Living Out Advice
Thirty seconds is a generous guess at how long I typically give an article or podcast to catch my attention. When trying to choose a new bank, I considered myself well-educated after reading several articles from Nerdwallet. I wanted to be up to date on the world of contemporary poetry and figured I’d reached proficiency after listening to three Poetry Magazine podcasts. To be honest, my style of interaction with media content is fast and dirty, no matter how helpful that content may be. Compared to the dizzying pace with which I scroll through Instagram, 30 seconds of attention is monkish patience and focus.
This style of combing through media is a necessary skill these days, considering the avalanche of visual stimuli that comes at us on a normal Wednesday. It’s a survival technique. But when I’m responding to content like Sylvester Stallone responds to whizzing bullets (the duck and weave), I can’t seize even the best advice. Like most men in their 20s, I want the accumulation of skills that are gathered over years of navigating life to be mine right now. After all, the information is available right now.
I realized what I needed was focus. There were simply too many categories I wanted to grow in and an absurd amount of content on each topic. The article “25 Things Every 25-Year-Old Should Know How to Do” was interesting enough to at least get me to look at the pictures, but I gained nothing from it, nor did it change the way I live in the slightest. It was too much. I needed to choose, and choose only one thing to pursue. I know—at least in my head—that tangible growth happens slowly, in small pieces, but gains momentum over time.
Here’s the new shift for me…
The And Sons podcast released an episode back in March called “Three Choice Challenge: What Can You Do to Change Your World.” I didn’t listen to it until I was bingeing the season in May. Bingeing is usually a totally ineffective style of listening, but that podcast stuck with me (though it wasn’t until September that I actually followed what it had to say; I am making a confession). The guys were talking about how our desires can be placed into two categories: our field of influence and our field of concern. My field of concern includes the United States’ foreign policies, industrial food production, immigrant worker rights, etc. Things I care deeply about, but don’t directly affect. My field of influence includes the food I choose to buy, how I treat myself and others, where my clothes come from, etc. The world I directly interact with. The point of that podcast was this: When we only angst over all those things in our global field of concern, very little change actually happens in our world. The choices I make engaging my field of influence are actually my greatest hope for eventually bringing change to my larger field of concern.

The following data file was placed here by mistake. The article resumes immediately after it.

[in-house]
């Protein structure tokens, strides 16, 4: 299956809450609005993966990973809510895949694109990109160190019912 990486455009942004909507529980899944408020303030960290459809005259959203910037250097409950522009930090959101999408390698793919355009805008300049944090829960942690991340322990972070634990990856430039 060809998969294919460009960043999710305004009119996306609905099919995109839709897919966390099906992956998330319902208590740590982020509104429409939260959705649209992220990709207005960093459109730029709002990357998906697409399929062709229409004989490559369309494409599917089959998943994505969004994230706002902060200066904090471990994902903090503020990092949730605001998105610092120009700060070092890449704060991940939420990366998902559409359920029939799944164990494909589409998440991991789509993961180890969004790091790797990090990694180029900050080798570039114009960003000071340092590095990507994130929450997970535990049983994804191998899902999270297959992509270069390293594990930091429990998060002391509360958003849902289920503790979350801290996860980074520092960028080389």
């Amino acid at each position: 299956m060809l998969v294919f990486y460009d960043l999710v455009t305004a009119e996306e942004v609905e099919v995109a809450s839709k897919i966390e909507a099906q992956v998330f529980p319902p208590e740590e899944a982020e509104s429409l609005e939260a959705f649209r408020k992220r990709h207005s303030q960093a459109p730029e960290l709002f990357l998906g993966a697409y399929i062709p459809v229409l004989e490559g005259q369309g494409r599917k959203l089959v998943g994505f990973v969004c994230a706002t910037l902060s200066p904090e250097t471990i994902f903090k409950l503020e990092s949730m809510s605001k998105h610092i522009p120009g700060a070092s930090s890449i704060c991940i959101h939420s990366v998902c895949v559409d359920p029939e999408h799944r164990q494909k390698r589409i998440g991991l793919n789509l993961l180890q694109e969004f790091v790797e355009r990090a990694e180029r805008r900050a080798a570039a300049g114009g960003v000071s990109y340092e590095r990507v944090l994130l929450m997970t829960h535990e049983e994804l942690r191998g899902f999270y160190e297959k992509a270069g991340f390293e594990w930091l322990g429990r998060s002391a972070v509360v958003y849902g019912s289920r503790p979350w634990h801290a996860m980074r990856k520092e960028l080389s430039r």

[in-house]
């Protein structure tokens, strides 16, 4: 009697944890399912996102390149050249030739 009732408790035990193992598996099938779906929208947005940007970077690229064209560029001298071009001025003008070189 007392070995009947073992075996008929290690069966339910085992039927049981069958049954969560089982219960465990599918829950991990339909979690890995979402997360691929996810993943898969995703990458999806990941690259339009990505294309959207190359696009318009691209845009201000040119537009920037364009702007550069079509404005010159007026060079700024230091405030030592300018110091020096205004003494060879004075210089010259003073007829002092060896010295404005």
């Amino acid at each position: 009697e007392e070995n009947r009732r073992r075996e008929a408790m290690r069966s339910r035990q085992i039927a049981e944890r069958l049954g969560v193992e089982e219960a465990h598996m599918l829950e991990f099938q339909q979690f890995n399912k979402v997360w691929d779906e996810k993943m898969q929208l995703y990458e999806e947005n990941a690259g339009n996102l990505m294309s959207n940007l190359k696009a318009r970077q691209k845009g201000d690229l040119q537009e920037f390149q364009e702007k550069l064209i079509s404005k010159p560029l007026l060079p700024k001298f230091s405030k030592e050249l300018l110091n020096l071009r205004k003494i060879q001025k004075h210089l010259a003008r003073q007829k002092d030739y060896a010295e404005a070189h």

Side note: My wife found a way to integrate both through Resist Bot.
Political affairs have always been a passion of hers, but the immensity of the issues and the distance of our representatives made it feel impossible to do anything effective. Her field of influence seemed totally disconnected from her field of concern. Enter Resist Bot, an online program that will fax the offices of your various political representatives. It’s not dramatic and it’s not sexy, but it’s actually doable.
Back to the Three Choice Challenge conversation.
The podcast stuck with me (when other media I’ve given the same amount of time to faded into the background) because it fanned a pre-existing flame. It aligned with desire. I wanted to learn more about the world I occupy. Their advice was pretty simple: get a library card. Blaine offered Recommended Reading List for United States Foreign Dignitaries. My desires to learn about the world and to structure reading into my day already existed, but this piece of counsel gave me a simple plan to pursue it. Carving out time to read in the morning and choosing to read about social-political realities might not feel all that life-changing. But as Sam points out in The Domino Effect, it’s actually changing the way in which I live my life, and it’s growing me as a person. That’s not insignificant.
I had a desire.
I needed to focus.
I chose one thing to grow in and see it through.
March to September may feel way too long to do something with some good advice I heard on a podcast. But better late than never.